Larry Springer seeks sixth term in house
June 12, 2014
By Ari Cetron
New: June 12, 1:16 p.m.
After a decade in Olympia, Larry Springer is seeking another term representing the 45th District.
“I love the work,” Springer said. “It’s stimulating. It’s exciting, and I’m a problem solver.”
Springer, 67, is running for his sixth term in the state House representing the 45th District, which covers the northern half of Sammamish along with Redmond, Kirkland and parts of Woodinville. The former Kirkland mayor owns a wine shop with his wife, who is the deputy mayor of Kirkland.
If he is elected, Springer expects education to dominate the next session of the Legislature. The courts are expecting the state to come up with more than $3 billion for education in the next few years. Since he sits on the House’s appropriations and finance committees, he expects to be in the thick of any discussions, should he win re-election.
Springer wants the state to come up with education funds but, at the same time, he’d like to find a way to overhaul the entire tax system. The state’s system relies heavily on sales taxes, he said. That taxing structure forces low-income people to spend a higher percentage of their income on taxes than wealthier people.
“How are we going to deal with an incredibly regressive tax system and come up with $3 to $3.5 billion?” Springer said. “I think we have to have a very comprehensive, no holds-barred conversation.”
Springer acknowledged voters have consistently rejected the idea of a state income tax. However, he believed any discussion about that idea would need to be part of a larger deal, a sort of grand bargain on taxing at the state level, which would explain which taxes go up, which might go down, and by how much. He said there would likely need to be constitutional caps put in place to ensure the changes stick.
The state’s current tax system has numerous other flaws, Springer believes. For example, sales taxes are only applied to goods. While that might have made sense in the mid-1970s, people today spend more money on services than on goods.
Any large-scale tax restructuring, possibly brokered by an independent commission, would study everything from sales and income taxes, business taxes and tax exemptions – sometimes called loopholes.
The idea would be to re-write the entire tax code and do it in such a way that it raises enough money to support current state programs and the additional money required to fund education.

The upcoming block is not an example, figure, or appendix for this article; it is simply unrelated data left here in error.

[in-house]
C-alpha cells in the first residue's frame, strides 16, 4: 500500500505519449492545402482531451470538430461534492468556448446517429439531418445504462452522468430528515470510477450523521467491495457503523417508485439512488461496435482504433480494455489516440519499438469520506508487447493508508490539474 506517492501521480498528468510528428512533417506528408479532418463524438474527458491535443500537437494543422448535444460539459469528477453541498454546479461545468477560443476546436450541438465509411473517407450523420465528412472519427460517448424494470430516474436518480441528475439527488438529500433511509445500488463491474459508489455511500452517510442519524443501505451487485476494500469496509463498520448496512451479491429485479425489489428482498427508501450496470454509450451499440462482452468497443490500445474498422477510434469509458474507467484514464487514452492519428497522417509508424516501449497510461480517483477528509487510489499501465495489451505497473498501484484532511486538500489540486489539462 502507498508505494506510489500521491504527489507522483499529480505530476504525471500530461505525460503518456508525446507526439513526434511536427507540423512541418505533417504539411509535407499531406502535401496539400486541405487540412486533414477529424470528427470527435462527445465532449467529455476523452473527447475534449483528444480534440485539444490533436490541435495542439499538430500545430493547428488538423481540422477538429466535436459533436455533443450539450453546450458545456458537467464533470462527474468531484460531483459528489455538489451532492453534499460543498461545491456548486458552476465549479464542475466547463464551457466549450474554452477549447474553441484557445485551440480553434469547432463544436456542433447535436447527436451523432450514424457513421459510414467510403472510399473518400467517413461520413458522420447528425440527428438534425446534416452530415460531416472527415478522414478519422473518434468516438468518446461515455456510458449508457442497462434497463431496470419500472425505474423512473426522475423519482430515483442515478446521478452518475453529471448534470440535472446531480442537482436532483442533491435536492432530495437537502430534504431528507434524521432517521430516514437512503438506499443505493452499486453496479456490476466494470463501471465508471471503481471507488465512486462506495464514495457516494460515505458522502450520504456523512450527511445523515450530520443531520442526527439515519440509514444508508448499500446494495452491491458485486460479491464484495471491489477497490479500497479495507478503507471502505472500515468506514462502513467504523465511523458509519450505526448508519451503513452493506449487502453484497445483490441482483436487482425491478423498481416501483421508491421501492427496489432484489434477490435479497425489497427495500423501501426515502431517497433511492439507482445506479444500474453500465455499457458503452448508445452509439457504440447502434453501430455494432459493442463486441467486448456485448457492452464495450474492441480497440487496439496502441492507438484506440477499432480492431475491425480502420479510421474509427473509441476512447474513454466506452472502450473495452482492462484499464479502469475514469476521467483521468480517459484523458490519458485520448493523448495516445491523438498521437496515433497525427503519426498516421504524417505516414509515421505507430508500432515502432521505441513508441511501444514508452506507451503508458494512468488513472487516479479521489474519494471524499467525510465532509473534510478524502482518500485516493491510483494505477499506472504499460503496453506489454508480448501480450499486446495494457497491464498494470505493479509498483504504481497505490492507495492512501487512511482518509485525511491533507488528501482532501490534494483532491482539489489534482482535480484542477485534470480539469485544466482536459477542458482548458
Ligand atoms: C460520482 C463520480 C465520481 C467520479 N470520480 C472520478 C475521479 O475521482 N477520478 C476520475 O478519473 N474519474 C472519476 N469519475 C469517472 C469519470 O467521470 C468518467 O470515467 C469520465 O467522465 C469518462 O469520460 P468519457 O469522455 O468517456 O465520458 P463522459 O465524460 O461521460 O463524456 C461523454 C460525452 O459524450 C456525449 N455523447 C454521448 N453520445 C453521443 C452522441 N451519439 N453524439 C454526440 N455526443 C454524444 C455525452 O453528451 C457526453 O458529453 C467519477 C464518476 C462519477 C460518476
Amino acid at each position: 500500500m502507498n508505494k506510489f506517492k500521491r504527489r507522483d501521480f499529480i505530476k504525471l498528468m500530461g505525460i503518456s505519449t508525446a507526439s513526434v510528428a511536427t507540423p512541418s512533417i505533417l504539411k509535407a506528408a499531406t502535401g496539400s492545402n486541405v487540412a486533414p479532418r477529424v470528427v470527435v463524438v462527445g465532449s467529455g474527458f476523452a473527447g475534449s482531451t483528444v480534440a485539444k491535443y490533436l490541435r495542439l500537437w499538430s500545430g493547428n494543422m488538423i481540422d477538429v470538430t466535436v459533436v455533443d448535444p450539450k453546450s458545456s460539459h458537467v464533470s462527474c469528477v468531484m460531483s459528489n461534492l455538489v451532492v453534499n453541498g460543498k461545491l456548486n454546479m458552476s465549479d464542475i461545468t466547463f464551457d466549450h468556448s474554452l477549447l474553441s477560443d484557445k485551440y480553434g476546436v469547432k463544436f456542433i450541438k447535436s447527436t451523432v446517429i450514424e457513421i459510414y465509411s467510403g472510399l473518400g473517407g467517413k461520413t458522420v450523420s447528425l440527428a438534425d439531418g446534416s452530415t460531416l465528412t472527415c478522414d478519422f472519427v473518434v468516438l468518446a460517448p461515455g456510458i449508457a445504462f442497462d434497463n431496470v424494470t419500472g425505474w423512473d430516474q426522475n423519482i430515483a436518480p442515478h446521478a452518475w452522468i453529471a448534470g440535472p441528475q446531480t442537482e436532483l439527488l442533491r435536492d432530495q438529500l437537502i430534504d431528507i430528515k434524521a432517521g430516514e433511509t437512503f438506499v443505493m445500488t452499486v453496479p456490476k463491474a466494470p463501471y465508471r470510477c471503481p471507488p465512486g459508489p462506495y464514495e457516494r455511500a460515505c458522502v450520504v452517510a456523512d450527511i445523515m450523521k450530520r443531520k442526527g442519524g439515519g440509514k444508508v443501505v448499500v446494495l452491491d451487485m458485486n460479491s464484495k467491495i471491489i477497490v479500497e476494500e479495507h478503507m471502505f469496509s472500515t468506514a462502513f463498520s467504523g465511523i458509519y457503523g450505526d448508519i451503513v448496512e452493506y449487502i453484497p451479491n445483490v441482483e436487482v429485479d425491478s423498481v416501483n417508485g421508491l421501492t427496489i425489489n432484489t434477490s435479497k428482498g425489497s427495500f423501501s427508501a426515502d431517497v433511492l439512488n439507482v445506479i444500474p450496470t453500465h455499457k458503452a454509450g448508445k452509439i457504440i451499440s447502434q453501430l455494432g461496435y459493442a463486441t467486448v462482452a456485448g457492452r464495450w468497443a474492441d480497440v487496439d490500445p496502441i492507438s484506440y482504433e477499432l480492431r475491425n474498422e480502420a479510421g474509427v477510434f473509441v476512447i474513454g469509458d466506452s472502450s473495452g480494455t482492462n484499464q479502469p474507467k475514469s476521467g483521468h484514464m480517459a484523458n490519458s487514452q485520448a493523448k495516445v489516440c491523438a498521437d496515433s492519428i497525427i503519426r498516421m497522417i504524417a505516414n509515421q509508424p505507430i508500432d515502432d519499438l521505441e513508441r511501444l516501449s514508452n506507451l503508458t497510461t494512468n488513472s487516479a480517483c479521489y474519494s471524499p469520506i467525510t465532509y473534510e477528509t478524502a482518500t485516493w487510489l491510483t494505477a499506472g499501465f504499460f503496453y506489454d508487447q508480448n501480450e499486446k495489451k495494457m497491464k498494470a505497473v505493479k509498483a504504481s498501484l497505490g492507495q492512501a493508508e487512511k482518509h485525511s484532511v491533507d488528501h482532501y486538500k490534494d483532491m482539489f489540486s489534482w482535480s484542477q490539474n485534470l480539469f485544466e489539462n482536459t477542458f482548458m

“We would need to look at everything,” he said. “Going at it piecemeal doesn’t get us anywhere.”
Simply cutting other parts of government, he said, is not the answer. For one, Springer said, the state has been cutting programs since 2008 and there’s not much left to cut. Gutting environmental programs or social safety nets in order to fund schools is not a good solution either.
“We’re going to end up as a low-tax, low-service backwater,” he said.
He would also like to see a transportation package passed. He’s not as intimately involved in transportation issues, but supports the House plan to, in part, raise gas taxes 10 cents and add a car-tab tax equal to 0.7 percent of a vehicle’s value. The House has twice passed that plan before it died in the Senate.
Springer said he would even prefer a plan proposed by Sen. Curtis King (R-Yakima), which calls for a higher gas tax, and finds a way to fully fund the state Highway 520 bridge project.
“I certainly will put pressure to get a package,” he said.
Another priority for Springer is to again find state support for an idea he calls “value capture financing,” which has been known as tax increment financing. Under that system, when an area is redeveloped, the additional tax revenue generated is used to pay for the cost of infrastructure associated with that development.
The tactic has proven controversial on the national level. Supporters said it helps attract development to blighted or underused areas and spurs economic growth. Opponents said those areas might have been redeveloped anyway, and the costs end up being pushed to area residents while developers enjoy a tax break.
Springer will face political newcomer Brendan Woodward in the November general election.